by Erlene Woollard
I grew up as a quietly feral child in the deep US South in the midst of a conservative, highly traditional and even rigid decorum. My earliest memories are of much family chaos juxtaposed with the serene visits to my grandparent’s farm in the foothills of the Blue Ridge Mountains. It was orderly and wonderful with its large “gingerbread” house, scuppernong vines, gnarly apple trees and enticing barn with scented hay bales that my handsome young uncles fed to the dubious looking cows and horses. The huge lawn welcomed us with its old oak trees and much needed shade by day and evening gatherings of family and friends.
Once the day’s hot, hard work was done and the evening meal of local bounty was over, we would gather for respite and fun. We children chased lightening bugs and each other in the approaching dusk, trying not to hurt bare feet on the sharp acorns scattered about. Our evening treats of freshly churned ice cream full of farm cream and locally grown strawberries or peaches made the evenings complete and we happily settled into sweet smelling and seemingly ancient beds for dreamless sleeps.
Then my family moved farther south and these visits became less frequent but just as sacred while I entered a new life of being a “town kid,” learning to ride my bike on tree lined sidewalks, walking to school and starting piano and tap dancing lessons. At the age of five I was allowed to go to the store for mom who had two smaller kids napping at home. I roamed and roamed, collecting Spanish moss hanging from cypress trees and the velvety blossoms that had fallen from the huge magnolias, all perfect for making homes and comfy beds for the frogs and bugs I nurtured. One August day as we swam in the local pool fed by a natural creek we had to leave very quickly. An alligator had found its way into the pool area. How exciting!
Then, horror of horrors, we moved two miles out of town to an isolated two acre place with a flat stone house, huge pine trees scattered about in a disorderly fashion and just fine sandy dirt, pine needles and cones for a front yard. Was I now destined to become one of the country kids donning overalls and saying “upehre” instead of “up there”? Little did I know what opportunities this move would provide. I was still close enough to town for lessons and friends but now had a huge garden where we could grow exotic vegetables and fruit.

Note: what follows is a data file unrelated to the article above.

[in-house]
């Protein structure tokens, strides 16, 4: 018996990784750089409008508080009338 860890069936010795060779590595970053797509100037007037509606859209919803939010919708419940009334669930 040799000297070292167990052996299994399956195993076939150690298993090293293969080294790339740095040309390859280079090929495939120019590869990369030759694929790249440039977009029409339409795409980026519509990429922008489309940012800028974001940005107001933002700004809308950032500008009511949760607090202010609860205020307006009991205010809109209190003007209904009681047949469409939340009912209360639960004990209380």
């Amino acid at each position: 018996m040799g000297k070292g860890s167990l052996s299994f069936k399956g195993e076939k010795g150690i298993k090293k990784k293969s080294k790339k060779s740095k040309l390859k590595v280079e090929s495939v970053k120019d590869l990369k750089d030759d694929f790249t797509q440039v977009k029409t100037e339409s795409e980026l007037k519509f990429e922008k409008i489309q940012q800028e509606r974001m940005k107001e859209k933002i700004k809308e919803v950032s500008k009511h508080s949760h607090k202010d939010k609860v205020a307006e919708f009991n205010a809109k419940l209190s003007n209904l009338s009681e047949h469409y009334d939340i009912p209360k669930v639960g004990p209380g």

I learned about freezing, drying and canning and remember being able to relate proudly to my town friends where pickles came from as they had no idea that cucumbers could transform in such a way! My dad planted two rows of tender pecan trees that turned into a lush orchard and is still there today some 60 years later. We had puppies and kittens galore and even two pigs that magically produced six piglets that I sat on our wooden fence and watched for hours. There was a hoop towards which we threw basketballs and a large yard where we ran and played with abandon.
Best of all were the long, lonely walks along and then across the distant railroad tracks that divided our property towards landscapes that beckoned my wandering spirit. Finally, trees that I could climb, hide and daydream in, while watching the bugs, clouds, and birds. The parched landscape that had first seemed boring now was alive. One of my treasures was a runt of a wild plum tree struggling to survive in this loveless hot dry environment. I watched and offered the love that later in the summer I was sure had helped it produce blossoms and scabby yellow plums. It struck me then that I was possibly the only person in the world who knew or cared about this little tree. For years I went to it on many spring and summer days. No one in my family ever asked me where I had gone or what I was doing or even cared where I was during these visits to that tree. As I reflect now, I realize that was the only time in my life that I was ever truly alone and able to become meditative in a way that still provides a grounding sense of luxury and peace.
I left home at the age of 17 and wherever I have lived during the many years to follow, I have always sought out and wandered between natural but cultivated urban environments and more isolated wild places for reflection, peace, and a claiming of “my sense of place.” My two grandchildren are still lucky enough to have access to wonderful wild environments and choose them often over more defined activities. I hope that when they are approaching 70 years of age they will be able to sit down in a healthy natural place and peacefully write about such long term memories while their own grandchildren play happily at their feet and have the peace that comes with knowing that the natural world will be safely offered to many generations to come.